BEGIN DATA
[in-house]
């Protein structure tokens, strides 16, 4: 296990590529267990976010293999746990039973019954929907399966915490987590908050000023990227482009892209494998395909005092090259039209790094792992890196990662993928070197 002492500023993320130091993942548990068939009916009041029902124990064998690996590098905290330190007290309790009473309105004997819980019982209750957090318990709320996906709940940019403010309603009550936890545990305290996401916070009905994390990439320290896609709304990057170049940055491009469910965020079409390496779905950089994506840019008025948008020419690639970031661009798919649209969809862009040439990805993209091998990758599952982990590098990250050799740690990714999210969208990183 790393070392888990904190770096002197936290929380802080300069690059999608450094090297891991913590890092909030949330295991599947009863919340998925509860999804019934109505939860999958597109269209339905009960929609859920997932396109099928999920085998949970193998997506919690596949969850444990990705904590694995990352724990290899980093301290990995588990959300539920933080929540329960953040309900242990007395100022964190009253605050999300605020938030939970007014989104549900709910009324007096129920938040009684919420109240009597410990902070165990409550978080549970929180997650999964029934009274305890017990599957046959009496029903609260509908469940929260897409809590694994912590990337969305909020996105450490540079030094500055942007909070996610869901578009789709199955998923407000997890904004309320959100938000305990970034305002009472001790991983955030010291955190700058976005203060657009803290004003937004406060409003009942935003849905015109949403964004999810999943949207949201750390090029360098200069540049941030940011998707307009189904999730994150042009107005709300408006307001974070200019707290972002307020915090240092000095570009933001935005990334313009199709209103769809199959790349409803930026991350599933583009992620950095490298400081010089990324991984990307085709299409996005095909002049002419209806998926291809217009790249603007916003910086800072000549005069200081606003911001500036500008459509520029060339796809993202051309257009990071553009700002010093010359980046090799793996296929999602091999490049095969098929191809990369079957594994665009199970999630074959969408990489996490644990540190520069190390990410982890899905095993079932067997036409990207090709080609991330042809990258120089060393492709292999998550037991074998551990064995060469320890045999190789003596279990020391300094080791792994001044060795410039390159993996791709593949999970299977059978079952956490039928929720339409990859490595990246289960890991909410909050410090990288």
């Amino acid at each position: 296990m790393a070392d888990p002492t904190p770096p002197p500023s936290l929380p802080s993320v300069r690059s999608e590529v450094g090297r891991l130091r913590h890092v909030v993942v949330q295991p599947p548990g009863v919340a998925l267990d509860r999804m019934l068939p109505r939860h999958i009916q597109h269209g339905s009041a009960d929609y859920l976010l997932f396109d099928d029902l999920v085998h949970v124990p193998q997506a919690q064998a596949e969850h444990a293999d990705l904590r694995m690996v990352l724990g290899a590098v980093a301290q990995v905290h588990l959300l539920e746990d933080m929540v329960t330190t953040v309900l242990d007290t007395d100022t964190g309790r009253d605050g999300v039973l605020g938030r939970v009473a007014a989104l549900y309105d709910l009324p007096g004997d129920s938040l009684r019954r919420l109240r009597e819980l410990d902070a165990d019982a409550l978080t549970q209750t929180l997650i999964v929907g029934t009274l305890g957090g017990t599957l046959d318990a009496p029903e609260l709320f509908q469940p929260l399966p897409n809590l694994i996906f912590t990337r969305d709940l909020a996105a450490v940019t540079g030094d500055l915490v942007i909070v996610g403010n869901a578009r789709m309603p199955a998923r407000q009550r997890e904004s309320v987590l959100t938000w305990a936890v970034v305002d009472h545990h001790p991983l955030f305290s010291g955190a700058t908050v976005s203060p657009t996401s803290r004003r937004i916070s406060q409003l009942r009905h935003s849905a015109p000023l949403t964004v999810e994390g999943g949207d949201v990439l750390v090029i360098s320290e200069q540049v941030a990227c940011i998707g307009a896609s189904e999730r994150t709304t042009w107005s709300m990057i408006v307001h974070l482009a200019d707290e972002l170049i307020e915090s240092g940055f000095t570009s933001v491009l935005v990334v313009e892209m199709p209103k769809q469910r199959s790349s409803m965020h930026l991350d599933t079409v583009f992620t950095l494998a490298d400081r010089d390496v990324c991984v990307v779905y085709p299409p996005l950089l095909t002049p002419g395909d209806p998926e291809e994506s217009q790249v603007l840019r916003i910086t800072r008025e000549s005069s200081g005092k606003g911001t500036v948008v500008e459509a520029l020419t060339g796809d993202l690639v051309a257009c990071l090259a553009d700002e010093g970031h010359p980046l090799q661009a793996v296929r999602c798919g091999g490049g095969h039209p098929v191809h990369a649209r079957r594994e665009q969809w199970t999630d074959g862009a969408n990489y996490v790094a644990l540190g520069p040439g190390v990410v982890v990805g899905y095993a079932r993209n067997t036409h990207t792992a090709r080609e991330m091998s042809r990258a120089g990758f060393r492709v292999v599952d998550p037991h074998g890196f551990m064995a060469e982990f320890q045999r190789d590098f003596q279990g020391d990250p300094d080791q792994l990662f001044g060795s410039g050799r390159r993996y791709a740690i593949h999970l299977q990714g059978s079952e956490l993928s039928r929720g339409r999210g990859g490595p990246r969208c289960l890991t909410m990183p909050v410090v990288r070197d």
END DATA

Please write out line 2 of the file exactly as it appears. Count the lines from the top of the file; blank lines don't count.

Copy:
């Protein structure tokens, strides 16, 4: 296990590529267990976010293999746990039973019954929907399966915490987590908050000023990227482009892209494998395909005092090259039209790094792992890196990662993928070197 002492500023993320130091993942548990068939009916009041029902124990064998690996590098905290330190007290309790009473309105004997819980019982209750957090318990709320996906709940940019403010309603009550936890545990305290996401916070009905994390990439320290896609709304990057170049940055491009469910965020079409390496779905950089994506840019008025948008020419690639970031661009798919649209969809862009040439990805993209091998990758599952982990590098990250050799740690990714999210969208990183 790393070392888990904190770096002197936290929380802080300069690059999608450094090297891991913590890092909030949330295991599947009863919340998925509860999804019934109505939860999958597109269209339905009960929609859920997932396109099928999920085998949970193998997506919690596949969850444990990705904590694995990352724990290899980093301290990995588990959300539920933080929540329960953040309900242990007395100022964190009253605050999300605020938030939970007014989104549900709910009324007096129920938040009684919420109240009597410990902070165990409550978080549970929180997650999964029934009274305890017990599957046959009496029903609260509908469940929260897409809590694994912590990337969305909020996105450490540079030094500055942007909070996610869901578009789709199955998923407000997890904004309320959100938000305990970034305002009472001790991983955030010291955190700058976005203060657009803290004003937004406060409003009942935003849905015109949403964004999810999943949207949201750390090029360098200069540049941030940011998707307009189904999730994150042009107005709300408006307001974070200019707290972002307020915090240092000095570009933001935005990334313009199709209103769809199959790349409803930026991350599933583009992620950095490298400081010089990324991984990307085709299409996005095909002049002419209806998926291809217009790249603007916003910086800072000549005069200081606003911001500036500008459509520029060339796809993202051309257009990071553009700002010093010359980046090799793996296929999602091999490049095969098929191809990369079957594994665009199970999630074959969408990489996490644990540190520069190390990410982890899905095993079932067997036409990207090709080609991330042809990258120089060393492709292999998550037991074998551990064995060469320890045999190789003596279990020391300094080791792994001044060795410039390159993996791709593949999970299977059978079952956490039928929720339409990859490595990246289960890991909410909050410090990288």